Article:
Devoted, Denied, Derailed — Delightful
Eugene Opera stages Madama Butterfly
BY SUZI STEFFEN
Mark Beudert, artistic director of the Eugene Opera, isn’t quite living in the moment.
Perhaps that’s because the man has so much to do before the Opera’s second production, Puccini’s Madama Butterfly, opens on Friday at the Hult. Beudert calls this opera, the second in this year’s season and the third since the Eugene Opera rose from the ashes in 2006, “the end of the cycle we began with [2006’s production of] Pirates of Penzance.”
|Butterfly (Kelly Cae Hogan) makes a decision. Photo by Cliff Coles|
Madama Butterfly (that’s its title in Italian; you might know it from the English-language play Madame Butterfly) tells the tale of a clash of cultures, of the U.S. military and its imperial desires, of a white man and a woman of color and their doomed relationship.
Though it’s set in early 1890s Nagasaki, not too many decades after the forceful “opening” of Japan by the American Navy under the command of Matthew Perry, some parallels will doubtless suggest themselves to audiences.
Butterfly is a commonly produced opera —?as a matter of fact, the most often produced opera in the U.S. “What makes that more shocking is that it takes an ambiguous view of the U.S.,” Beudert says.
More than a century after its U.S. premiere in 1907, Beudert says, “We’re still dealing with the same issues that we were then — issues of cultural imperialism, issues of a mixture of civilizations, and that’s played out against a story of two people who have their own individual needs.”
The story tells the tale of American Lieutenant Pinkerton marrying and abandoning a Japanese woman, Cio Cio San (Butterfly), so that he can have a “real” American wife. Cultural brokers like American consul Sharpless are helpless to stop the dismal tale of a woman who must decide what to do in an impossible situation. “I have no problem as seeing that as absolutely contemporary, both on a political scale and on a personal scale,” Beudert says.
In this production, the role of Cio Cio San will be sung by Metropolitan Opera principal Kelly Cae Hogan. Though Hogan hasn’t performed the role before, Beudert says that the time she’s spent over the past months preparing should reap rewards. That’s because Hogan worked with Renata Scotto, one of the most famous Butterfly performers of the 20th century (you can hear Scotto sing the aria “Un bel dì vedremo” on YouTube). If you want more of Hogan’s voice before the opera, head to kellycaehogan.com for clips from Strauss’ Salome and Verdi’s Nabucco.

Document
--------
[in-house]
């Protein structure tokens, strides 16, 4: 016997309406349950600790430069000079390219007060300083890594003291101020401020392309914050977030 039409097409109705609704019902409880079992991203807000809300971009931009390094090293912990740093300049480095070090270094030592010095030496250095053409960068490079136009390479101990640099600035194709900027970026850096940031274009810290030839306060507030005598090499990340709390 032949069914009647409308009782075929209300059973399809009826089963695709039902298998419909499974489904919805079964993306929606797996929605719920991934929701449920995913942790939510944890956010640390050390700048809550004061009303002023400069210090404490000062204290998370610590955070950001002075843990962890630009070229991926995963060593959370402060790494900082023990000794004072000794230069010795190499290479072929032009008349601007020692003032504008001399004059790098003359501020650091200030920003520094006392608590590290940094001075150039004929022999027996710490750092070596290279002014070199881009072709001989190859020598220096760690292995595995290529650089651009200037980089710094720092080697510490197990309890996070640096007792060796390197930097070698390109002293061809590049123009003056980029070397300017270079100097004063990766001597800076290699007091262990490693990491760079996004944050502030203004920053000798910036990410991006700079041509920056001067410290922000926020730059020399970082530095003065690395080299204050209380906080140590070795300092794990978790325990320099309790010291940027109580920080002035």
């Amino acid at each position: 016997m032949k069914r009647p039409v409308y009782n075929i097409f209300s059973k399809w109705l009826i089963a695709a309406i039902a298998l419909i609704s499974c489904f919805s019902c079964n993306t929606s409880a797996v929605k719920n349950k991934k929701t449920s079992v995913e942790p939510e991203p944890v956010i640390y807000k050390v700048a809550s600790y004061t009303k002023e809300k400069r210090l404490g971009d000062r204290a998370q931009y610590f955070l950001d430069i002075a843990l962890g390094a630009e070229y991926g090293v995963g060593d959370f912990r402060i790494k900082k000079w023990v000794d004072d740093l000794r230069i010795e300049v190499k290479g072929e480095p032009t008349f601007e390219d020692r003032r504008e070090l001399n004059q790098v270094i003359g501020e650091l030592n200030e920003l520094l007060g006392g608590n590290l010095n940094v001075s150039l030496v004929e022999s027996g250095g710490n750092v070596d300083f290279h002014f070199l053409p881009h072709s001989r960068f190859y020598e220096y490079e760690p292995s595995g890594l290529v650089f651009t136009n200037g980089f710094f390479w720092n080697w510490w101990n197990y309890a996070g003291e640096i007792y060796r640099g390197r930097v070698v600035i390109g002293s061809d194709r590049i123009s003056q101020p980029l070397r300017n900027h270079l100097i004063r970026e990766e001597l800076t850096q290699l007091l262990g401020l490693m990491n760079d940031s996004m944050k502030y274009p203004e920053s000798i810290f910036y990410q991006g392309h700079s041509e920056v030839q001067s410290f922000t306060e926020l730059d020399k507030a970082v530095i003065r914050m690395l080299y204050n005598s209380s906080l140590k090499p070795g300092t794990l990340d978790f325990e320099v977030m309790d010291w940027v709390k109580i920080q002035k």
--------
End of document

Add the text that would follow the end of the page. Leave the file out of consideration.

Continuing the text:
Though things don’t work out between Pinkerton and Butterfly —?to put it mildly — life has turned out a bit better for Hogan and the man playing Pinkerton — Hogan’s husband (and experienced Eugene Opera performer) Joel Andrew Weiss. Beudert and Weiss have performed together in Eugene before. Because of their friendship, Beudert jokes that his “personal charm” snagged Hogan and Weiss for Butterfly.
Seattle provides other talent; mezzo-soprano Sarah Mattox, who won the Eugene Opera’s second Belle Voci competition last year and who has sung with the Seattle Opera to rave reviews, performs as Butterfly’s maid, Suzuki, and tenor Karl Reyes, also a Seattle Opera regular, will sing the role of marriage broker Goro. Baritone Eric Greene sings Sharpless, the American consul who attempts to intercede for Cio Cio San’s benefit.
Eugene-area artists sing the rest of the roles and perform as the chorus. The orchestra, the largest ever assembled for a Eugene Opera production, will play under the baton of Hermiston native and UO alum Kelly Kuo. Drama; Italian grand opera by Puccini; beautiful sets; a story of devotion met with insensitivity — what’s not to love? “This is a sophisticated town,” says Beudert. To see the most popular opera in the U.S., snag a ticket soon, for there are only two performances of this Butterfly.
Madama Butterfly 8 pm Friday, Feb. 29 & 2 pm Sunday, March 1. Hult Center. 682-5000; www.hultcenter.org $20-$60